Jerry Kimbrough, adjunct associate professor of guitar, began subbing for the Grand Ol’ Opry staff band in 2019, playing with both classic artists and new artists. He also performed with fellow faculty members Ryan Middagh, senior lecturer in jazz studies, and Marc Widenhofer, adjunct instructor in global jazz studies, at a jazz gig in downtown Nashville on Sunday afternoons. Kimbrough is music director for the Ray Stevens CabaRay show on PBS and remains on the board of directors of Leadership Music and the executive board of the Nashville Musicians Association.
Peter Kolkay, associate professor of bassoon, premiered Mark-Anthony Turnage’s Massarosa for bassoon and string quartet with the Calidore Quartet, May 16, 2019, at the Chamber Music Society of Lincoln Center. The piece was commissioned via a Chancellor’s Faculty Fellowship Kolkay received, 2015–17. On the same program Indiana University musicians performed Joan Tower’s Red Maple for bassoon and string quartet, and both composers were in attendance at the performance. A new recording of Michael Torke’s bassoon concertino West, with the Albany Symphony, was released by Albany Records in August 2019.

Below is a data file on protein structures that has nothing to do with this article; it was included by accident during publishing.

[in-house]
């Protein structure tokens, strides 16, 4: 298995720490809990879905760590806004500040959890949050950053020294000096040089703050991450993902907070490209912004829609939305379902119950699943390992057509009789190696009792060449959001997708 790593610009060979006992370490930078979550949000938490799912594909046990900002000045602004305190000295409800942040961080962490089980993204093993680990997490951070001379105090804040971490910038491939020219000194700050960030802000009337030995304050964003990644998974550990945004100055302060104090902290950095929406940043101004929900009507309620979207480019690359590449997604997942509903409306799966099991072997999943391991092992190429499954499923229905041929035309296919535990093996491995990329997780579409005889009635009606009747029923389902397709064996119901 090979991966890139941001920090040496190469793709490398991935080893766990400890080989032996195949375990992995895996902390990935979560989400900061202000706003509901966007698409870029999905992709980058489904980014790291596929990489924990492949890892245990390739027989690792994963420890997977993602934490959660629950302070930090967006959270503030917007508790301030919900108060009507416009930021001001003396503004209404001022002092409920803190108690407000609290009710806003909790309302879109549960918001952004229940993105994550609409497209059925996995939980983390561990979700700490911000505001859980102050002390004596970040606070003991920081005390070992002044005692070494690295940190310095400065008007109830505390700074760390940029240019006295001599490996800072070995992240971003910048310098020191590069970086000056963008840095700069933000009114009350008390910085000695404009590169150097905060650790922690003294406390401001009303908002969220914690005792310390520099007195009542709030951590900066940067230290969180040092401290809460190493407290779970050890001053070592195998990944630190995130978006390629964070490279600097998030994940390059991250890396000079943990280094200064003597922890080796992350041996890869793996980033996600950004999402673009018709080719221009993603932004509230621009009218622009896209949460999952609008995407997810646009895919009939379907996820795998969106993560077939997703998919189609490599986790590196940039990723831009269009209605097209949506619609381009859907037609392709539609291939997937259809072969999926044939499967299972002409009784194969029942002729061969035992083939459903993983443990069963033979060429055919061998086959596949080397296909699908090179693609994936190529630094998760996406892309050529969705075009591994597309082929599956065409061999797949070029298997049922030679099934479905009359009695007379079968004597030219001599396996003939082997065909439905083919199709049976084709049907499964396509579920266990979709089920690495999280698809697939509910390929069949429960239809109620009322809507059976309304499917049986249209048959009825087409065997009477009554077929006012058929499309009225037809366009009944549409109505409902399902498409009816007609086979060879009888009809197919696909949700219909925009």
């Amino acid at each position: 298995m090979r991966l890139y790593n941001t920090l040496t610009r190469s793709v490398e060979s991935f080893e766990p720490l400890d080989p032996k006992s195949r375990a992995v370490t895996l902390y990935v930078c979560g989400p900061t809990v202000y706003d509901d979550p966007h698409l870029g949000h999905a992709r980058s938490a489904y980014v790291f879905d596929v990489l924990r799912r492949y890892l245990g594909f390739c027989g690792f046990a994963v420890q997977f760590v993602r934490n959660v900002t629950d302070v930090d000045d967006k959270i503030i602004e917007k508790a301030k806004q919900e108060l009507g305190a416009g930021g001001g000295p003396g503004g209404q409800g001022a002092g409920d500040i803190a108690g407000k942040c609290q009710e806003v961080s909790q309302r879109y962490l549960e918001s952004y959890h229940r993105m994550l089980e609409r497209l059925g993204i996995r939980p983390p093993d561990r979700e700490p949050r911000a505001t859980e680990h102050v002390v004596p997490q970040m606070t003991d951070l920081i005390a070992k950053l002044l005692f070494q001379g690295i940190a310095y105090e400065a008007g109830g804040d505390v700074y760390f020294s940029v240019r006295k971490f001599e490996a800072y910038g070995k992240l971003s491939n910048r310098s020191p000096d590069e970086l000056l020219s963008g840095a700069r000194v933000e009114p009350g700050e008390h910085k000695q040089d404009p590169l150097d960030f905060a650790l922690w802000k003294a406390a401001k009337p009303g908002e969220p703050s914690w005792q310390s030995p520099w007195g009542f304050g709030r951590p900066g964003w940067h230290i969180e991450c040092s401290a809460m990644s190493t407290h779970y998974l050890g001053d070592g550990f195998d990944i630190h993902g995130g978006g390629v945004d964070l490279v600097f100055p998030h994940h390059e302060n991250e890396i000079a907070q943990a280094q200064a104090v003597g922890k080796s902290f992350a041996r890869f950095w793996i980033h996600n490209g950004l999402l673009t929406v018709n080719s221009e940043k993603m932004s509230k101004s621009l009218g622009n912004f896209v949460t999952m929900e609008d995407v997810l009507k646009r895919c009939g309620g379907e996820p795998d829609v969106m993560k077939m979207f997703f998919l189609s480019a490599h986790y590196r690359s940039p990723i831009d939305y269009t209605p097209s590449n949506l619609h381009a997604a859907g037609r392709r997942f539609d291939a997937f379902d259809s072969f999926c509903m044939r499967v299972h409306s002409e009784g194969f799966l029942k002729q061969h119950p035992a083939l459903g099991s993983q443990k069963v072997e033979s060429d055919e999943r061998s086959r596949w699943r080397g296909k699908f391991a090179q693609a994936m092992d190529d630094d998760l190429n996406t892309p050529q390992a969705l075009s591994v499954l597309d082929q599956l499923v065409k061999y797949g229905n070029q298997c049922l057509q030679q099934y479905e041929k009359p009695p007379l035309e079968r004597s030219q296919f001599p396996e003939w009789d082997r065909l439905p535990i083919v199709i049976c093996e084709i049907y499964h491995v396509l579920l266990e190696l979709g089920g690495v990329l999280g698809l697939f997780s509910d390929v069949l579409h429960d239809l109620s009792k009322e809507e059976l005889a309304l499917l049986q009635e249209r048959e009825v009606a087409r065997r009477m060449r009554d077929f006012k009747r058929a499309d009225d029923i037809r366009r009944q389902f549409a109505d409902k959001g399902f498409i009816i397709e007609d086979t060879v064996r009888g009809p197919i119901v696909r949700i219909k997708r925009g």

Jennifer McGuire, senior lecturer in collaborative piano, conducted The Ghosts of Gatsby, by Joshua McGuire and Evan Mack, and Mansfield Park by Jonathan Dove in October at Blair. In December 2019, she and baritone Jeffrey Williams made a recording of songs by Heinrich Marschner, which will be released on the Centaur label in late 2020. In February 2020, she conducted Don Pasquale at Boston Conservatory. In May she was to play two concerts in Paris, France, with the Atlantic Ensemble, and in June she was to conduct a workshop of a new work, Halcyon Days, with Vital Opera Company. These are being rescheduled to 2021.